5 min read
Time and again, disparate industries have followed a common pattern of development, beginning in infancy as new products and services emerge before entering a youthful growth phase in which those products gain traction among key market segments. Then, as more players enter a market, industries typically face a shakeout period in which they grapple with issues of identity, consolidation, and competition. And, ultimately, industries stabilize in a phase of saturation and maturity.
This same pattern of development applies to impact investing. And within this process, the Global Impact Investing Network’s (GIIN) latest publication, the second edition of its State of Impact Measurement and Management Practice report, highlights glimmers of the market’s entry into a shakeout period – a significant development in the mere twelve-year-period since the term ‘impact investing’ was first coined and an exciting indication of impact investing’s traction.
Clarity of the value proposition
Once considered a novelty, impact measurement and management (IMM) is now expected of credible impact investing. Investors now universally regard IMM as important for understanding whether one’s impact demonstrates progress toward one’s goals (100%). Increasingly, IMM is used as a tool to drive impact performance (99%) and shape business decisions (93%). This consensus that IMM plays a defining role in impact investing indicates a market well-beyond its infancy – and a market whose players are realizing their shared characteristics and coming to terms with their identity.
During its growth phase, impact investing has seen a natural rise in the availability of different tools and resources for impact measurement – and the frustration with fragmentation caused by that abundance of guidance. While fragmentation of approaches to IMM remains a significant challenge for many impact investors, the market has also finally begun to coalesce around a shared set of resources. The share of impact investors aligning to the Sustainable Development Goals (SDGs), for example, has nearly doubled since the survey’s first edition in 2017, growing from 43% to 80% of repeat respondents. Other resources, such as the IRIS+ system for impact measurement, integrate the SDGs and other commonly used frameworks to further propel industry cohesion.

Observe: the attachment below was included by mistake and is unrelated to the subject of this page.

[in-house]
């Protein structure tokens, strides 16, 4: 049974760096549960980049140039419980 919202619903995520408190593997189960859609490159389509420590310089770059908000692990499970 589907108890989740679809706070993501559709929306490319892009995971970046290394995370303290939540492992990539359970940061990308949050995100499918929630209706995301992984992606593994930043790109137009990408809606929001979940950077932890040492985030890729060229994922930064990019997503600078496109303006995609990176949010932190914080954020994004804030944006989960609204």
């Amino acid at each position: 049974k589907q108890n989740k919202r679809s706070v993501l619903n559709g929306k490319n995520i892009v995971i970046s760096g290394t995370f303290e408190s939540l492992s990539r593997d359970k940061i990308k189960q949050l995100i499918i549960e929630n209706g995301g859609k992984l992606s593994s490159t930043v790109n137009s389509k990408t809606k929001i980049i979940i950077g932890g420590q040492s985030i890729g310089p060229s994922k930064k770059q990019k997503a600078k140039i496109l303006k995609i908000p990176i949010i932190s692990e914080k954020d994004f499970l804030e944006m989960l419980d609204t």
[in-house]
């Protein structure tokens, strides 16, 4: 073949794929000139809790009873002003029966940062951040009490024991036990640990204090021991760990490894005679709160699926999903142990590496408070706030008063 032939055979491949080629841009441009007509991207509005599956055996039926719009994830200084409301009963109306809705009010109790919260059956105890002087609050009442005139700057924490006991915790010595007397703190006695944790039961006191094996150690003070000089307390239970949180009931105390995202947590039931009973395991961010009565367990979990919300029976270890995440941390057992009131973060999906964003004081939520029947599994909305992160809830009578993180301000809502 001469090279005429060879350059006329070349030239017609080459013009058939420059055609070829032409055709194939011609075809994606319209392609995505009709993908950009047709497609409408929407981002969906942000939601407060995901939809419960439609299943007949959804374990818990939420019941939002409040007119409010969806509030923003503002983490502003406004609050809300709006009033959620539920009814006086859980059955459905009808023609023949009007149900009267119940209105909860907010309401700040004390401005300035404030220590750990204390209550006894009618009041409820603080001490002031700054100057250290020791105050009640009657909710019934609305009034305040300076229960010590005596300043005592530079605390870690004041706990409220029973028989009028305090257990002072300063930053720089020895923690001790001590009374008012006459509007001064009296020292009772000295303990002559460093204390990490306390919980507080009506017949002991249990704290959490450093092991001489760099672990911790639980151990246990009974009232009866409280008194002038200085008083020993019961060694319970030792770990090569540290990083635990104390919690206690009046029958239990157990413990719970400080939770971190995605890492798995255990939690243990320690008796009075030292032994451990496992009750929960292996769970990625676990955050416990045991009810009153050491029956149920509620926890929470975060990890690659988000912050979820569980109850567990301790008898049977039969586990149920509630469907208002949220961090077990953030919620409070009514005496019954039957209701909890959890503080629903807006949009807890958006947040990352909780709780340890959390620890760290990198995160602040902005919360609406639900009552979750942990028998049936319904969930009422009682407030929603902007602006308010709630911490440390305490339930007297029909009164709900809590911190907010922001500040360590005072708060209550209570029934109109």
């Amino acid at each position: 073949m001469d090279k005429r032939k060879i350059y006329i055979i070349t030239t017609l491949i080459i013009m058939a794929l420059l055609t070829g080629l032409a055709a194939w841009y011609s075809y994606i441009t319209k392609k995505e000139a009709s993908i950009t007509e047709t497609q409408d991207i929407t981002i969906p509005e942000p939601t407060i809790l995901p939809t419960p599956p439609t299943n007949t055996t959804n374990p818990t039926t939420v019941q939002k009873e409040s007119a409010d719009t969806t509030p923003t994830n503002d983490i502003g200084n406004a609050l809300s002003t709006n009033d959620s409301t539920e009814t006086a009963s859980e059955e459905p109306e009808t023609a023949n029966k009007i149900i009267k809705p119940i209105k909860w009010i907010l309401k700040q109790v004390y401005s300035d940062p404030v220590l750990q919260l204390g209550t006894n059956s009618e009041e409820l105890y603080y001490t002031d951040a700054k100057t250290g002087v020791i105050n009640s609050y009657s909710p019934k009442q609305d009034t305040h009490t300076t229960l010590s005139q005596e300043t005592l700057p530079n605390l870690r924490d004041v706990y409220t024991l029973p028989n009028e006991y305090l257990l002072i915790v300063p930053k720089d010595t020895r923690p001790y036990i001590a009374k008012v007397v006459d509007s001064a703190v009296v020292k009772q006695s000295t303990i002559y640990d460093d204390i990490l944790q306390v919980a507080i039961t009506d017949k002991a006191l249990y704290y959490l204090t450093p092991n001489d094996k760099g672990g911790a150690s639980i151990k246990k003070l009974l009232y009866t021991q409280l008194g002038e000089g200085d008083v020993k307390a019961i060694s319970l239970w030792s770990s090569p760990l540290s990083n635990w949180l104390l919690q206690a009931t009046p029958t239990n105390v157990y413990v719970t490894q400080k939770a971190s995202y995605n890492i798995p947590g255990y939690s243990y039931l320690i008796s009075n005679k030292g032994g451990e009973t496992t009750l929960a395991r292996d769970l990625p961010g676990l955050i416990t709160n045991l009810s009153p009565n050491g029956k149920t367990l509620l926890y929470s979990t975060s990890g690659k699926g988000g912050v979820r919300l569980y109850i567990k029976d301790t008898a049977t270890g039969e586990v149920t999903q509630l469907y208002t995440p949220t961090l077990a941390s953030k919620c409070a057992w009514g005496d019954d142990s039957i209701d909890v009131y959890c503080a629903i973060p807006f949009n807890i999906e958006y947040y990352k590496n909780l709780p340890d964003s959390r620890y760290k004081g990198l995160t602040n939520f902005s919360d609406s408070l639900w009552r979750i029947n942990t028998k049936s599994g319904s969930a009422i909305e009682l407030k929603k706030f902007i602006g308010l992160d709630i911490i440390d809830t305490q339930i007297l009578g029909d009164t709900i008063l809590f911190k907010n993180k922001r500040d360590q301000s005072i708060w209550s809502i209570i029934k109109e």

Pursuit of distinguishable results
Lastly, the market has welcomed an influx of new players and capital – again, typical of the growth phase. With this expansion comes the need for players to better distinguish themselves, typically by assessing how well they have created impact. While a clear majority of respondents (87%) indicated that they use impact data to assess their own impact performance, 84% remain unable to compare their results to market performance. Indeed, 92% of investors said that impact benchmarks were key to advancing IMM practice and advancing the market forward. This demand for insight on impact performance highlights investors’ need for greater operational efficiencies in identifying high-impact opportunities quickly, as well as being equipped with tools that enable differentiation from peers and competitors – benefits created by impact benchmarks and other resources that enable comparison of impact results among investors and investments.
As the Asian impact investing market has grown and evolved, it has aligned to global trends in each of these three areas, demonstrating shared motivations for IMM, growing cohesion around key tools and frameworks, and demand for tools, resources, and information to drive performance.
Cause for optimism and renewed focus
The gradual shift from one developmental phase to the next is both subtle and significant, prompted by a series of incremental improvements that, collectively, precipitate even greater industry evolution. While there have been significant strides forward for the impact investing industry, the need for further progress – on IMM as well as in other areas – remains clear. Challenges like fragmentation, a lack of transparency on performance, and limited integration of impact and financial considerations linger – effectively constraining investors’ abilities to compare investment and portfolio impact performance with the same rigor and efficiency that they can compare financial performance.
Impact investors must embrace this next phase of IMM and contribute to the development of intelligence and resources that enable more effective comparisons of impact performance, better differentiation of opportunities on the basis of impact, and more efficient and effective capital allocations – all, ultimately, in pursuit of greater impact. Take a moment to reflect on your own approach to IMM. Further – take the opportunity to demonstrate leadership by participating in the GIIN’s impact performance studies; data collection is now open for agriculture and financial inclusion. Email [email protected] for more information.